This record is absolutely delightful, and it ought to appeal to a wider musical audience than just enthusiasts for Handel or for the 18th century style. It would make very good background music for one thing, but it deserves - more than deserves -- to be listened to with full and proper attention. Handel's recorder sonatas, the liner-note seems to say, were the product of his association with first the Earl of Burlington, whose interest in the arts was genuine, and later with the Duke of Chandos who was a bit of a poseur and opportunist. It would have been helpful to have had some comment on the pieces themselves, Handel's instrumental music being as problematical as it is. Is the attribution to Handel completely certain in all cases, for instance? Were all these sonatas originally meant for the recorder, for another instance? Is the D minor sonata, in no fewer than 7 movements, really one sonata or some kind of combination of two? All the music is good, and it all sounds like feasible Handel to me. It was a pleasure to hear the marvellous tune of the final allegro of the B flat sonata, which I also know from a violin sonata in A major, in this alternative setting, but such practice was commonplace with Handel and Bach and their contemporaries, and it proves nothing regarding the origin of the sonata.
Having received no help with any of that, the only thing for it was to enjoy the music. Michala Petri is a really wonderful artist. Her tone is strong, without any trace of whiffliness. The recording balance places her in the foreground, but there's no real harm in that, and Jarrett's harpsichord is admirably clear. The liner-note is more forthcoming on the topic of the best continuo style, described by North as 'sometimes striking only the accords...and perpetually observing the emphatick places, to fill, forbear, or adorne with a just favour'. Jarrett rises to the task admirably, showing imagination, good taste and a sense of proportion. Dull and cautious continuo-playing used to exasperate Bach, as we know from an anecdote in which one such player was startled when the Kapellmeister's arm appeared over his shoulder as Bach added extra harmony and decoration of his own. Jarrett's imagination in the matter of decoration is fully matched by Petri, and the whole effect is lively and sparkling.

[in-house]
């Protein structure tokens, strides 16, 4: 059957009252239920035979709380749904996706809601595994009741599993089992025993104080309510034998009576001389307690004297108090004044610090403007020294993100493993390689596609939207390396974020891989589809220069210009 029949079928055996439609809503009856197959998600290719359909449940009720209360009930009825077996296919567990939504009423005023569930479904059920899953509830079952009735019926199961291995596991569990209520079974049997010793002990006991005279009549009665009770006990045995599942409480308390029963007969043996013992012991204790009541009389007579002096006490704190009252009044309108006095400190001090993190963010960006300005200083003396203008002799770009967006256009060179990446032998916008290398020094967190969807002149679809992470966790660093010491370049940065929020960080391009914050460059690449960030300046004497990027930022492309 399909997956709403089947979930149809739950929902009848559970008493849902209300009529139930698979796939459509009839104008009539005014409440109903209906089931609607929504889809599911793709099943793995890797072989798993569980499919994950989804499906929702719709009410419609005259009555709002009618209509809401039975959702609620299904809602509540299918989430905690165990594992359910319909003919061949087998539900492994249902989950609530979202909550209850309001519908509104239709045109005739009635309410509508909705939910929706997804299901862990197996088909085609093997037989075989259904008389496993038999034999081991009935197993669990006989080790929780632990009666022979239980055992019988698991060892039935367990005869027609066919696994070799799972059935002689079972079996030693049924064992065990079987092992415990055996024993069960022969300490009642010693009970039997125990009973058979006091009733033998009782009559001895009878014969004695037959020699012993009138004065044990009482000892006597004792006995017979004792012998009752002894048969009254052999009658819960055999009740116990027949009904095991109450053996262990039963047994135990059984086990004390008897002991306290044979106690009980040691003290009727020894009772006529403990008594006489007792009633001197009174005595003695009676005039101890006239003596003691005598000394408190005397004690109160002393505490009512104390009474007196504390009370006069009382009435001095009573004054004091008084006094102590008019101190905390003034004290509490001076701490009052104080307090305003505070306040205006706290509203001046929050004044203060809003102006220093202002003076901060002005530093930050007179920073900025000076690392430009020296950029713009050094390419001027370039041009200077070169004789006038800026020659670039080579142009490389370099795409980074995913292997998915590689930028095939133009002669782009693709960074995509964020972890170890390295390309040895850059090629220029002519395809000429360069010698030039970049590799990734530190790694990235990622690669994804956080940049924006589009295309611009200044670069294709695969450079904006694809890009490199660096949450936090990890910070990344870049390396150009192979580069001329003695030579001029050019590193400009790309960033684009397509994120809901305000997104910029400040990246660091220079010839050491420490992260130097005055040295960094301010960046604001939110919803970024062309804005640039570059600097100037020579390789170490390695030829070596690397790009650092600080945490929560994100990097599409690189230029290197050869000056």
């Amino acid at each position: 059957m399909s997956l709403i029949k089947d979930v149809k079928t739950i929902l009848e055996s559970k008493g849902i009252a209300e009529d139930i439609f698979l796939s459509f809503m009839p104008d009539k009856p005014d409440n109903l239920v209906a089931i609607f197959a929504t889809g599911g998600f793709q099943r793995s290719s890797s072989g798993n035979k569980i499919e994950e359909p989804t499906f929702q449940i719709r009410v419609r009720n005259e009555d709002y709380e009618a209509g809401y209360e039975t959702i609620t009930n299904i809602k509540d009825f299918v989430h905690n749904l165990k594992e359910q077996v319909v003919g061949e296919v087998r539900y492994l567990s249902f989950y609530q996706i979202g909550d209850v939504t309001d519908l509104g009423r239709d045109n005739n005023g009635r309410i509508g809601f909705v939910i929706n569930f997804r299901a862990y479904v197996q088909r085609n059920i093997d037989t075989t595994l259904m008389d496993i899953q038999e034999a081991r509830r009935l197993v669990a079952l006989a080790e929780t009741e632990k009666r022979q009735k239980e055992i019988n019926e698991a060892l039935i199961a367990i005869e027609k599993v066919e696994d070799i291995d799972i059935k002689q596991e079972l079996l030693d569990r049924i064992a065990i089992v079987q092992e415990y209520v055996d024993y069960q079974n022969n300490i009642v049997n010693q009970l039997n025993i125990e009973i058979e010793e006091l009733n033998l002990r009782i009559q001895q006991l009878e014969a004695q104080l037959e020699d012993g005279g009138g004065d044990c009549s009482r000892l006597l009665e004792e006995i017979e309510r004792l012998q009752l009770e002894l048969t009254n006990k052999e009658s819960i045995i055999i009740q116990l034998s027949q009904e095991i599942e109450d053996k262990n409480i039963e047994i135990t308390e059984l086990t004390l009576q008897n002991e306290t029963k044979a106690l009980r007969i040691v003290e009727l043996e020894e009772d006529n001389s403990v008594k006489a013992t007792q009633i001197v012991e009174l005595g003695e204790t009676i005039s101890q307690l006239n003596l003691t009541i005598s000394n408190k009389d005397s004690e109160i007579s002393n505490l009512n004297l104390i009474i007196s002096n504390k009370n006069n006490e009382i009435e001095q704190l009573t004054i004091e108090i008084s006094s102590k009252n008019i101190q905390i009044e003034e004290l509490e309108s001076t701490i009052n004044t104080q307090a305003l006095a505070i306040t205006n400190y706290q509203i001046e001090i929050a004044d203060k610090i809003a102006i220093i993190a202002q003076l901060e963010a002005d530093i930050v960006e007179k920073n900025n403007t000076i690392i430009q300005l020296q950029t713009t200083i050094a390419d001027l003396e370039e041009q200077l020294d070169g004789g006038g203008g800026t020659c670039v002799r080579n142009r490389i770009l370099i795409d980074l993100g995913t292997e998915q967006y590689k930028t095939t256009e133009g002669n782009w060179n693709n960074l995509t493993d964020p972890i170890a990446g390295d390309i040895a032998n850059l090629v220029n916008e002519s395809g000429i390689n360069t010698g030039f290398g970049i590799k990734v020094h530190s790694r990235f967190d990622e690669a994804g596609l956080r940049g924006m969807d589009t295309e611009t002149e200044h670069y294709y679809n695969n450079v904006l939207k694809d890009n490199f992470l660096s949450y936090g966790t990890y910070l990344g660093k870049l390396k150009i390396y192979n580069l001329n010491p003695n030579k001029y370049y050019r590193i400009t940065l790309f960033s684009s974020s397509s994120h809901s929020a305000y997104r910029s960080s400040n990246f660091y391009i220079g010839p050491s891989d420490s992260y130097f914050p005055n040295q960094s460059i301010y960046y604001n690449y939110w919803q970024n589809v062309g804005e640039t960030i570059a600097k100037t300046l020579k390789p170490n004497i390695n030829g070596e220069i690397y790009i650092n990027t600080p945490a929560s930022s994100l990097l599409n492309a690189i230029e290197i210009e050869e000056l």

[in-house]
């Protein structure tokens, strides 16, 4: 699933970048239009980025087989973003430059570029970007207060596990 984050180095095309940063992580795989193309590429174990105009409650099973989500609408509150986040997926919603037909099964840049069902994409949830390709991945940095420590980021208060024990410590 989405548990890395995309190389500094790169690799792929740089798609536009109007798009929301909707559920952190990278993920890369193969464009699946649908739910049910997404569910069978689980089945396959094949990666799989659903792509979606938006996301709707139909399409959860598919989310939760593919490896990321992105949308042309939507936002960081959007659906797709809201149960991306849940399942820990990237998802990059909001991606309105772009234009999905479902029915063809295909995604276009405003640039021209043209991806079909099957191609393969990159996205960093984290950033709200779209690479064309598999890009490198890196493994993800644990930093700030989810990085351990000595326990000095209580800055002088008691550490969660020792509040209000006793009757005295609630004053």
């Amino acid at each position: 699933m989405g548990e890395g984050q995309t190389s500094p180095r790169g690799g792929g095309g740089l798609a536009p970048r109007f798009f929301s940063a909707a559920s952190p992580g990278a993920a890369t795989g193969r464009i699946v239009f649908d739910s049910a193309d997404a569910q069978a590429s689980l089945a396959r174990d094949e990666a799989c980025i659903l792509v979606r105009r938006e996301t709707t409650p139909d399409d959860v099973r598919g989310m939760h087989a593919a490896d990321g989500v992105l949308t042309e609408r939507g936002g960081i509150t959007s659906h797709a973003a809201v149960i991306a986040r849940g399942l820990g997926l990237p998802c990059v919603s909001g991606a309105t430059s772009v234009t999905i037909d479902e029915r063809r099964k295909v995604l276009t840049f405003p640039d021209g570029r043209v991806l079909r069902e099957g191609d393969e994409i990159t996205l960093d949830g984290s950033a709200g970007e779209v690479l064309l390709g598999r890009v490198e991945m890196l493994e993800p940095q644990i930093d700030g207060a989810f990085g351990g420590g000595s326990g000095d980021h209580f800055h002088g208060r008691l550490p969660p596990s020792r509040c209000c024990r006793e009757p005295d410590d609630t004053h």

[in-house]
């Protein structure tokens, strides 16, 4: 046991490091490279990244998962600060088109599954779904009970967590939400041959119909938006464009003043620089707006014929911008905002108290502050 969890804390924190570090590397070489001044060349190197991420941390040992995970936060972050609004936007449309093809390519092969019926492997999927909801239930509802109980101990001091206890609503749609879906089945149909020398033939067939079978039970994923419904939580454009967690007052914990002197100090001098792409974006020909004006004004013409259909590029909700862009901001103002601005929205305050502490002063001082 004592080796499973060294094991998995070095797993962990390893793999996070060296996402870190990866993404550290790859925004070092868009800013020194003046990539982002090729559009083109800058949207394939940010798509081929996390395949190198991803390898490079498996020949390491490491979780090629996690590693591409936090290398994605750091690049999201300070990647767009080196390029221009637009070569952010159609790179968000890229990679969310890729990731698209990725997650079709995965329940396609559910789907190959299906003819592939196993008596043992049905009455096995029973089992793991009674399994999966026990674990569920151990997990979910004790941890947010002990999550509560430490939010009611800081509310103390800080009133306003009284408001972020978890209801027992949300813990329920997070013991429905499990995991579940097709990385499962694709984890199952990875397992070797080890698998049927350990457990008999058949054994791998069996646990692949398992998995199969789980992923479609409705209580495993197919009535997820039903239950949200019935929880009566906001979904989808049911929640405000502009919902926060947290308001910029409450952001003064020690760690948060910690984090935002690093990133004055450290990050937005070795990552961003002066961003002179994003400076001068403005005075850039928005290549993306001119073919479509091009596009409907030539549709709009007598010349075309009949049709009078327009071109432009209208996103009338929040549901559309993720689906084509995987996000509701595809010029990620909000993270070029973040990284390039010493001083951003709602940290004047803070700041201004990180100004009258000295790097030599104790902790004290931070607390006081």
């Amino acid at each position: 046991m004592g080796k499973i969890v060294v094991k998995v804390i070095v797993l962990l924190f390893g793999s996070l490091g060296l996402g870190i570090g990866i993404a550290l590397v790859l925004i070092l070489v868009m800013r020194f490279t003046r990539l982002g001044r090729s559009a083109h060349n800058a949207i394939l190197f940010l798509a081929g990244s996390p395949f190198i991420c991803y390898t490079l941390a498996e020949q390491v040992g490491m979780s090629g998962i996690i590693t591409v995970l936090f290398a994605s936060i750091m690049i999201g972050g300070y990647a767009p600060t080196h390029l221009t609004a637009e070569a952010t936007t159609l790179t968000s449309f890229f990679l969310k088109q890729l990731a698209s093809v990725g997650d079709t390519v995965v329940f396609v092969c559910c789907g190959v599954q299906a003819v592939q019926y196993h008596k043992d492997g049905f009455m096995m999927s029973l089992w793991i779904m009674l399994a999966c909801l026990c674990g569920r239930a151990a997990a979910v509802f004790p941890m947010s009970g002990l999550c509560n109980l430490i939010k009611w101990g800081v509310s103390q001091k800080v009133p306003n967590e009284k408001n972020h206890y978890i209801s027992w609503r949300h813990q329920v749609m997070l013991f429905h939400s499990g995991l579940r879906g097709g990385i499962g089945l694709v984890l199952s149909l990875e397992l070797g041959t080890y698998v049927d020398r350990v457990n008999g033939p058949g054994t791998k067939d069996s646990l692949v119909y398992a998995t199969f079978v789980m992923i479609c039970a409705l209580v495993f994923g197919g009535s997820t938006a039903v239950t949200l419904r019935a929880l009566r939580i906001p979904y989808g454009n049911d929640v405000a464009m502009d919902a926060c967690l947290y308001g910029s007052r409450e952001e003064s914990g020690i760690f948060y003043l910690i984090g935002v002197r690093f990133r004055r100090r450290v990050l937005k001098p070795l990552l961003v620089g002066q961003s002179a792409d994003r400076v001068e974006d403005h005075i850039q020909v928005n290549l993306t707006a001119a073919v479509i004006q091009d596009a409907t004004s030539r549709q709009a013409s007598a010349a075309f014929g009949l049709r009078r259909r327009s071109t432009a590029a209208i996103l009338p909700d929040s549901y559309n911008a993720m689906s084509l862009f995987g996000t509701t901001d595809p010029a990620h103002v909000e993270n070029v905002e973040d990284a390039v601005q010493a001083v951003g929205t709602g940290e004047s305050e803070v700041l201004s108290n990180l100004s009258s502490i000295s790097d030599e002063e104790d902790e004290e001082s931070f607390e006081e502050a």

The performances date from 1990, and Michala Petri uses, we are told, Moeck recorders - plural. Precisely how many she uses I didn't try to ascertain, but I thought I noticed a particularly bright timbre in the B flat sonata, adding to my special enjoyment of the gorgeous tune I've already alluded to. Under the circumstances I would have expected some information on the harpsichord as well, but if there is any I seem to be missing it. No matter. This is a disc I would recommend to just about anyone, whether they think they like 18th century music or not, indeed whether or not they even think they like 'classical' music of any kind. However I'm still trying to figure out exactly what the cover illustration might be.
I just wanted to endorse David Bryson's excellent review above - this a terrific disc. It's excellent, enjoyable music with real substance to it, and it's beautifully played by two top-class musicians. That's it really - I've nothing much more to add to Mr Bryson's review which says everything I wanted to about this disc (except that I think the cover is a slightly abstract photo of a peacock feather).
Very warmly recommended.
on 23 April 2014
Years ago I saw a young Michaela Petri and realised then that she was an amazingly talented recorder player. Anyone who plays the instrument seriously knows that, contrary to popular opinion, it's a hard instrument to play well. Petri can do it and add in all the authentic decorations that would have been expected when the music was written. Keith Jarrett has played wonderful jazz with stars like Miles Davis, played amazing improvised solo concerts throughout Europe and proved with his harpsichord playing of Bach and Handel that he can get inside their minds while supporting Petri's recorder playing. Their joint recordings are essential for anyone who takes baroque musical duets seriously - so get their CDs now if you haven't already done so!!!